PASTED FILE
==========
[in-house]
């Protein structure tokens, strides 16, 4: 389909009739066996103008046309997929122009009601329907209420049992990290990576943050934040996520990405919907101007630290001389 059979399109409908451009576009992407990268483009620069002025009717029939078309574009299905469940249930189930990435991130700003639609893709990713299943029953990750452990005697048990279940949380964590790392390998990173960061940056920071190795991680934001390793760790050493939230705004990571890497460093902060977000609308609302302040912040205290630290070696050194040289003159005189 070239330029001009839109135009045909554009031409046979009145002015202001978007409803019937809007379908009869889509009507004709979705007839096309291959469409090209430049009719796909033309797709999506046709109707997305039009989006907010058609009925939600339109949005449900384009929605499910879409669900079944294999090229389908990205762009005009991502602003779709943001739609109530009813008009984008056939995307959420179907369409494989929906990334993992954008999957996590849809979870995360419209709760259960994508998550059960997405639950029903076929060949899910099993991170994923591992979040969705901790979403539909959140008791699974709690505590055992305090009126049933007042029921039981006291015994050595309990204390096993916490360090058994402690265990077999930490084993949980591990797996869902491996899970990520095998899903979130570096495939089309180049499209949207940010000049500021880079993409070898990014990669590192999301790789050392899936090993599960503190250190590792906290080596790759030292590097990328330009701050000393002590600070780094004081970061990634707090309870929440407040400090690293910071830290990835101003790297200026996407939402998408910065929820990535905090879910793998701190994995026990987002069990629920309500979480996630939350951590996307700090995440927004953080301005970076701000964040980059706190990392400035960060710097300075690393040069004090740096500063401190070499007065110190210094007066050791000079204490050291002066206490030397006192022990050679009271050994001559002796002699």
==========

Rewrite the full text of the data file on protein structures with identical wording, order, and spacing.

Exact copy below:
[in-house]
């Protein structure tokens, strides 16, 4: 389909009739066996103008046309997929122009009601329907209420049992990290990576943050934040996520990405919907101007630290001389 059979399109409908451009576009992407990268483009620069002025009717029939078309574009299905469940249930189930990435991130700003639609893709990713299943029953990750452990005697048990279940949380964590790392390998990173960061940056920071190795991680934001390793760790050493939230705004990571890497460093902060977000609308609302302040912040205290630290070696050194040289003159005189 070239330029001009839109135009045909554009031409046979009145002015202001978007409803019937809007379908009869889509009507004709979705007839096309291959469409090209430049009719796909033309797709999506046709109707997305039009989006907010058609009925939600339109949005449900384009929605499910879409669900079944294999090229389908990205762009005009991502602003779709943001739609109530009813008009984008056939995307959420179907369409494989929906990334993992954008999957996590849809979870995360419209709760259960994508998550059960997405639950029903076929060949899910099993991170994923591992979040969705901790979403539909959140008791699974709690505590055992305090009126049933007042029921039981006291015994050595309990204390096993916490360090058994402690265990077999930490084993949980591990797996869902491996899970990520095998899903979130570096495939089309180049499209949207940010000049500021880079993409070898990014990669590192999301790789050392899936090993599960503190250190590792906290080596790759030292590097990328330009701050000393002590600070780094004081970061990634707090309870929440407040400090690293910071830290990835101003790297200026996407939402998408910065929820990535905090879910793998701190994995026990987002069990629920309500979480996630939350951590996307700090995440927004953080301005970076701000964040980059706190990392400035960060710097300075690393040069004090740096500063401190070499007065110190210094007066050791000079204490050291002066206490030397006192022990050679009271050994001559002796002699």